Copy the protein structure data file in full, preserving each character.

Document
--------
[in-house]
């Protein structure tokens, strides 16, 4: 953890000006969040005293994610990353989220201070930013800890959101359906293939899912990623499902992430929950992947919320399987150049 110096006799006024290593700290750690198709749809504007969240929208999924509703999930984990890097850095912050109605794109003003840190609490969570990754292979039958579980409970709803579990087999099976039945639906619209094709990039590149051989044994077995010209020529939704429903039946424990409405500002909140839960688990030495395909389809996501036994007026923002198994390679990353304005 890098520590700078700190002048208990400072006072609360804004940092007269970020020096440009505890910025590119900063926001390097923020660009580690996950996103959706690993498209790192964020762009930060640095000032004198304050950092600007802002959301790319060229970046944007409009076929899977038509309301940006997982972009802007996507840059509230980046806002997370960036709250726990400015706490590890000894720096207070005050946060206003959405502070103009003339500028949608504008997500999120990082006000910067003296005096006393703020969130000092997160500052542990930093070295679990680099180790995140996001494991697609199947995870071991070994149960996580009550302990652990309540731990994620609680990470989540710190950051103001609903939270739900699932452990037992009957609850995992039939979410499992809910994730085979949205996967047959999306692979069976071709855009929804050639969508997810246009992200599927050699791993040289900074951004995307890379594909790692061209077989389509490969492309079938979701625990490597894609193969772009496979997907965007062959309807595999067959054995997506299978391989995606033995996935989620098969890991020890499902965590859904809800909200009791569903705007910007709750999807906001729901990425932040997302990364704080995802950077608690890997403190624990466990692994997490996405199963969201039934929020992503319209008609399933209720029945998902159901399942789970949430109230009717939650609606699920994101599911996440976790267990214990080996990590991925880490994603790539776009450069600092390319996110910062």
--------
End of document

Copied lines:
[in-house]
């Protein structure tokens, strides 16, 4: 953890000006969040005293994610990353989220201070930013800890959101359906293939899912990623499902992430929950992947919320399987150049 110096006799006024290593700290750690198709749809504007969240929208999924509703999930984990890097850095912050109605794109003003840190609490969570990754292979039958579980409970709803579990087999099976039945639906619209094709990039590149051989044994077995010209020529939704429903039946424990409405500002909140839960688990030495395909389809996501036994007026923002198994390679990353304005 890098520590700078700190002048208990400072006072609360804004940092007269970020020096440009505890910025590119900063926001390097923020660009580690996950996103959706690993498209790192964020762009930060640095000032004198304050950092600007802002959301790319060229970046944007409009076929899977038509309301940006997982972009802007996507840059509230980046806002997370960036709250726990400015706490590890000894720096207070005050946060206003959405502070103009003339500028949608504008997500999120990082006000910067003296005096006393703020969130000092997160500052542990930093070295679990680099180790995140996001494991697609199947995870071991070994149960996580009550302990652990309540731990994620609680990470989540710190950051103001609903939270739900699932452990037992009957609850995992039939979410499992809910994730085979949205996967047959999306692979069976071709855009929804050639969508997810246009992200599927050699791993040289900074951004995307890379594909790692061209077989389509490969492309079938979701625990490597894609193969772009496979997907965007062959309807595999067959054995997506299978391989995606033995996935989620098969890991020890499902965590859904809800909200009791569903705007910007709750999807906001729901990425932040997302990364704080995802950077608690890997403190624990466990692994997490996405199963969201039934929020992503319209008609399933209720029945998902159901399942789970949430109230009717939650609606699920994101599911996440976790267990214990080996990590991925880490994603790539776009450069600092390319996110910062």